Fifty Mice is suffused with the paranoia of a country turned upside-down by the events of 9/11 and its aftermath, namely the increased powers of Homeland Security and government agencies under the authority of protecting the many in potential sacrifice of the few.
Living in a haze, with no ambition or sense of direction and unable to make commitments,
bored telemarketer Jay Johnson is on his way to a pickup game of basketball with friends when he is literally kidnapped from the platform of an LA subway. Jay awakens in shackles
and is informed that he is now in witness protection, soon to be ensconced in a secure location on the island of Catalina, off the coast of Southern California, for his own safety.
Surrounded by FBI personnel (notable for their ironic names like John Q Public
and Jane Doe), Jay--now “James,” a name he refuses to use--is purportedly living in a cottage with a “wife” and “child”: Ginger and Helen, respectively, the eight-year-old daughter unable to speak. Forced by circumstances to accept the current state of his existence and surrounded by attentive agents masquerading as neighbors and townsfolk, Johnson remains inwardly rebellious if outwardly compliant, set on escape from this Kafkaesque misadventure.
Pyne frames the events of Jay’s bizarre capture in broad daylight and his reactions to his dilemma as a frustrated, impotent target of a design beyond his experience or understanding.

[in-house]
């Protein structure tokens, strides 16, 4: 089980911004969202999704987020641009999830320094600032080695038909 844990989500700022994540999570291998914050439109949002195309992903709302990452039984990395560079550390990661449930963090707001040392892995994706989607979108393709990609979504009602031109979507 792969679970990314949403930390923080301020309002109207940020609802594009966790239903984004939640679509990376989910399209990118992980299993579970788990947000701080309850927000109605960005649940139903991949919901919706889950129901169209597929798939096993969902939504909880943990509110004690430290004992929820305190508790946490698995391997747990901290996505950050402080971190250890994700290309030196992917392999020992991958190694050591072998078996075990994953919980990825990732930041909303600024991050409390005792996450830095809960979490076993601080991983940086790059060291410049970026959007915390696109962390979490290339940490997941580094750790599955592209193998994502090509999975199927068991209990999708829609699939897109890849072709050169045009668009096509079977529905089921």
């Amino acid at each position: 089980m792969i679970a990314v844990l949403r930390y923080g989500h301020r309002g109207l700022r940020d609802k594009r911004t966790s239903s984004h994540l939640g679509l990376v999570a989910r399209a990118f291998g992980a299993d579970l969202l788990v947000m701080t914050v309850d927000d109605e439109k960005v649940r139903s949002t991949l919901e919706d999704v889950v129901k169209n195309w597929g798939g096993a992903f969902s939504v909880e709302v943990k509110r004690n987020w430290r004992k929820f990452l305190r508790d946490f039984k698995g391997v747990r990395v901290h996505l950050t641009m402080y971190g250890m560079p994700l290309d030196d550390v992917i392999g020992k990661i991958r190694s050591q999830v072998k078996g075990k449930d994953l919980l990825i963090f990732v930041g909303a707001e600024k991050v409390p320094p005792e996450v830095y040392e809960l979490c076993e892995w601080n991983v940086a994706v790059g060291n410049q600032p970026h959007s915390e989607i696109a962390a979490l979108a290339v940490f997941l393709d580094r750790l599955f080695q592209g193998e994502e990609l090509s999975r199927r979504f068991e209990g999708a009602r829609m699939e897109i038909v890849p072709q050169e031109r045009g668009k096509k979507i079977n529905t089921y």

He is a man whose life is to be endured, captured in a bell jar, watched and controlled, without the ability to reach or contact the world from which he has summarily been erased. The crux of the kidnapping, the true reason, remains obscure and without explanation.
Apparently Jay has seen something of great import. His captors are patiently waiting for his memories to resurface so that Jay can confess what exactly he has witnessed. Unable to remember clearly any of his recent activities, Jay is haunted by vague memories, dreamlike sequences of a stripper/mermaid he carried drunkenly in his arms on dark night, a memory that has all the substance of a dream rather than an actual event.
The tragedy of his youth only makes his task more difficult. His past has long been relegated to the subconscious, a world he has survived by sheer force of will and the denial of emotion. Even more bizarre, Jay cannot shake recurring thoughts of the casual discussions he shared with a former workmate in a testing laboratory, Manchurian Global.
The two friends ruminated on studies of mice trained to react to specific stimuli in a controlled environment--much like the situation in which Jay now finds himself.
This unknowing, this sense of being a mouse in a maze, terrorizes Jay and compels him to risk escape at any cost.
Pyne keeps the reader as confused as Jay, perhaps more so, as it is clear that the protagonist is repressing critical memories that may hold the key to his current situation. But it is his helplessness in the hands of government agents, the crippling sense of impotence, that permeates the novel. Jay becomes convinced he is bait in a larger scheme that gives this novel the ominous overtones of reality in the age of terrorism. Jay may escape his maze with some sense of resolution, but Big Brother has arrived in force, flexing its muscle--and opportunities for abuse--on every page.